Alien degustation: in space, no one can see you cook

Space brulee torch

So, here’s an idea for a future exciting, challenging challenge for MasterChef Australia: The Professionals Series 1 of the Most Challenging, Exciting Cooking Contest Ever Seen on Television Anywhere by Anyone in the Known Universe, Infinity and Beyond.

The final four contestants – let’s call them Matty, Catty, Bratty and Tatty – are put through a rigorous hour of training at NASA before the first ad break. We witness their physical hardships and share their hopes and fears, as they learn to whisk egg whites to stiff peaks, render duck fat and bone out a quail under zero-gravity conditions.

Their only companions – a large, disembodied voice (let’s call it Hal) and an unblinking, eerily life-like automaton, the MP3W.

Their most audacious, inconceivably challenging challenge? To journey to a far-off galaxy – let’s call it Planet Cake – where they must create a 12-course degustation for 100 VERY DISCERNING, ICONIC, PASSIONATELY FOODIE SURPRISE ALIEN GUESTS.

Cue shocked expressions through Perspex visors. Cue MasterChef flames. Cue McSpaceburger ad.

Cue shocked expressions through Perspex visors again.

Cue Hal: “But there’s a twist…” Cue ominous digital music. “Your guests have only one mouth between them and…” Cue over-long pause.

… “it is only used when there’s an ‘R’ in the month.” Cue MasterChef flames. Cue indestructible space paper towel ad.

Cue “It is only used when there’s an ‘R’ in the month,” again.

Catty is weeping. Matty looks to Bratty for guidance, but Bratty’s trying to remember which months are the ‘R’ ones. Tatty is defiantly confident – he knows his months backwards – but is swiftly put in his place by the MP3W, who thunders, “Respect me, respect me, respect me, respect me, respect me” until Tatty is forced to his knees – which, because it’s zero gravity, are above his head.

Cut to the MasterChef Space Module Kitchen, where our four contestants stand before the large, disembodied voice and the unblinking MP3W.

Cue Hal: “You have just 12.5 million light years to prepare 12 beautiful dishes. Luckily, you have the run of the entire MasterChef Space Module Kitchen Pantry to choose your beautiful ingredients. But Matty – because you won the Qantas Civil Aviation Invention Test, you get a head start of three millennia.”

Cue wry smiles and muffled clapping from the be-space-suited Catty, Bratty and Tatty.

The MP3W thunders, “Your time starts… Now. Now. Now. Now. Now. Now. Now.”

Cue Matty floating above a Coles spice rack. Cue MasterChef flames. Cue ad for Curtis Stone’s teeth.

Out for a duck

 

A Trojan duck

It’s been a while since Monetise This has put proverbial quill to parchment. This is due, for the most part, to some complicated tinkering with the mechanics of this site and to a general ennui brought on by Sydney’s thick, sweaty summer heat and the burble of cricket commentators.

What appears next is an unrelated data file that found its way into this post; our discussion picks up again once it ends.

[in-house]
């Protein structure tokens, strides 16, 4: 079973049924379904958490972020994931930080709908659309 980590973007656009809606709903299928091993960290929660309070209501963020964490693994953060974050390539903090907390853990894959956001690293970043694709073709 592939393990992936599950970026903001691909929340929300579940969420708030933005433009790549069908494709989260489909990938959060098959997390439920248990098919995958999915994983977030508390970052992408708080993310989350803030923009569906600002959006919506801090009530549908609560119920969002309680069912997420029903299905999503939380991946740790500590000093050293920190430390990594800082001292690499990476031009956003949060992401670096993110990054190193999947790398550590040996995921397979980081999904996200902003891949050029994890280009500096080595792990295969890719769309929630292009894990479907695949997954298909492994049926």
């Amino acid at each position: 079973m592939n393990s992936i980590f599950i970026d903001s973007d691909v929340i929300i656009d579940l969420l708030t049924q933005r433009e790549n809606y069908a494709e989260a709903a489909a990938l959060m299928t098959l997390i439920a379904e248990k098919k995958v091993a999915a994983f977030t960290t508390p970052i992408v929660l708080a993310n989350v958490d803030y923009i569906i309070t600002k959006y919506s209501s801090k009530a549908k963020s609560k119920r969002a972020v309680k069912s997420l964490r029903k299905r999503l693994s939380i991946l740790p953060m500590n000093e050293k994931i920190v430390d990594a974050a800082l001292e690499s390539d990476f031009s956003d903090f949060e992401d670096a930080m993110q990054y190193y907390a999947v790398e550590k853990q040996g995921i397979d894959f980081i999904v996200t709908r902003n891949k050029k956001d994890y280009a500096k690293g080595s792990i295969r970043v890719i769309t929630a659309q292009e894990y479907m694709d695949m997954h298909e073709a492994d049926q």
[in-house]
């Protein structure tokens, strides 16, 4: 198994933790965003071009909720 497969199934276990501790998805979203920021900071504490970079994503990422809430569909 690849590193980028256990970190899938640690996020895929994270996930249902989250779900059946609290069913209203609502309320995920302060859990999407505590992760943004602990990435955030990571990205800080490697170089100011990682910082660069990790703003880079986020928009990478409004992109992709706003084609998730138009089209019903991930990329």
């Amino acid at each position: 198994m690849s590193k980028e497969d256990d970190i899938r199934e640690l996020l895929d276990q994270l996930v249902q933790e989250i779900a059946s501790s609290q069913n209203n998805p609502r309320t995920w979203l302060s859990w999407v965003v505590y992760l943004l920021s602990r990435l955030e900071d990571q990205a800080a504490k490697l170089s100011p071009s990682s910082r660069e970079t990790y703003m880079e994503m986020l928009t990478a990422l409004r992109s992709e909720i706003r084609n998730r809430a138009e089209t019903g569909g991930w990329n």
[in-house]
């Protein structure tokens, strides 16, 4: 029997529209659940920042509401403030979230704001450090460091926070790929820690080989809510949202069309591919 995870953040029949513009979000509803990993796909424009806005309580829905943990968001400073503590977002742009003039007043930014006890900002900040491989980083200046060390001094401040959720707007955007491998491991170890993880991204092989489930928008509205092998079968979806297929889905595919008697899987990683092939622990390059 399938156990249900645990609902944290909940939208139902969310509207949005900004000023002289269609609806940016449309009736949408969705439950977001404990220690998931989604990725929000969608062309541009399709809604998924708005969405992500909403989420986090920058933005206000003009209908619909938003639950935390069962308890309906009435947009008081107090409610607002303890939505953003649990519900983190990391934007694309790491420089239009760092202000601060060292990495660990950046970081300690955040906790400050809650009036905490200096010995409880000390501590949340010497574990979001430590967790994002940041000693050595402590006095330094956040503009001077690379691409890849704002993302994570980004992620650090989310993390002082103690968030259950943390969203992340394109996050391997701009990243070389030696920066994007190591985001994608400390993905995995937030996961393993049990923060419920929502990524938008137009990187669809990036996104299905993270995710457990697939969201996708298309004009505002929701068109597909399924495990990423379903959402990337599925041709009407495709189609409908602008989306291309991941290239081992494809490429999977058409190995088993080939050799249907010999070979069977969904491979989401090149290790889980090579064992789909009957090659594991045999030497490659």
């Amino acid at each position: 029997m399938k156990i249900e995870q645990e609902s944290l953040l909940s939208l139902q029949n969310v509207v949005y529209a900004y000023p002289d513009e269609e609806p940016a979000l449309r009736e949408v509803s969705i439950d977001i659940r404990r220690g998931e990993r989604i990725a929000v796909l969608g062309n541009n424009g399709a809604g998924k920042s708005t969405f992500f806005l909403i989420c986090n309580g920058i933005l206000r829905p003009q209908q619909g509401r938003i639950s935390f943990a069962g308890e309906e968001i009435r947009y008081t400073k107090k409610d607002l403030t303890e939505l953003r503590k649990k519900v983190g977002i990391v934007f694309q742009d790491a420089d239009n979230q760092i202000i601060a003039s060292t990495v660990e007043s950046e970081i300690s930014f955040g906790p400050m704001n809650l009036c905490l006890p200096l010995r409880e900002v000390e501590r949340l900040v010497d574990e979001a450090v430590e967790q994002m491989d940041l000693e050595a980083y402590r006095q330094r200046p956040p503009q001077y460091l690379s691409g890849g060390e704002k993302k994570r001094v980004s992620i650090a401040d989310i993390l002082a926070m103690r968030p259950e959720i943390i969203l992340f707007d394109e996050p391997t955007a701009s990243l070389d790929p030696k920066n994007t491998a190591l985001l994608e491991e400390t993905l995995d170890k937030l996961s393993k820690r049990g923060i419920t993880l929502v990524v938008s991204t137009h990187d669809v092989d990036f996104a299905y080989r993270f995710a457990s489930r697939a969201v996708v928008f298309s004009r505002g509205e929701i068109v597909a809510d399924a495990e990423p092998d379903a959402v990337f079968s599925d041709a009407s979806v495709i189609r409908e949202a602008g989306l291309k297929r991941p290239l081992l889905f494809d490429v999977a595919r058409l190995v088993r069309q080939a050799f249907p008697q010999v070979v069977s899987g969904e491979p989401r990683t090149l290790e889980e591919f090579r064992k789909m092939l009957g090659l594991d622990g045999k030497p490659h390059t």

When we’ve occasionally managed to stir our stumps to leave the cool embrace of the open refrigerator door, it has been to frolic, albeit self-consciously, alongside a youthful crowd to the strains of live music.

This is all part of this year’s concerted (hah!) effort to engage a little less with our sofa and a little more with that oyster of a world we’ve ignored for too long.

Two Door Cinema Club, The Vaccines, Jungle Giants – not names, genteel readers, that roll easily off a middle-aged tongue (if I had my way, ‘Two Door’ would be hyphenated, for a start…). But hell damn, they could all make sweet music and make our ears ring for 24 hours afterwards – just like the good old days.

My most profound discovery that night was that I was no less insecure and self-conscious in my mid-50s than I had been as a teenager, rigid with terror, propped against a wall at my first disco, as Marvin Gaye pulsated through ‘Heard it Through the Grapevine’. It didn’t help that I was wearing a denim shirt, which attracted several sideways glances due to its similarity to the uniforms of the security staff at the venue. A sartorial lesson duly learned, my blog brethren…

A week later – Hot Chip at the Enmore theatre, on the hottest day in Sydney for a trillion years. And yet another fashion conundrum, leading to a plaintive Facebook plea. What to wear? “Ketchup” was the smart-ass response from Andrew, my ever-dependable, faster-than-the-speed-of-light London wag.

Hot Chip seemed to attract a much more mixed crowd (and why not, we’ve all gotta eat, right?). Old, young, gay, straight, beautiful, not so much – all dancing (this time propped against each other). Sweat is a great leveller.

As is a barmy art installation. Down at Darling Harbour some geezer’s blown up a creepy giant rubber duck for this year’s Sydney Festival and everyone’s flocking to see it. But all is not what it seems, I fear (hope, actually). I suspect it harbours thousands of armed ducklings (that’s armed as in weaponry, not with actual arms rather than wings – that would just be stupid), waiting for their moment to steal forth under cover of night and storm the barbecue shops of Chinatown to liberate their doomed brothers and sisters.

And if they don’t, I’m going back to Darling Harbour with a very large knitting needle.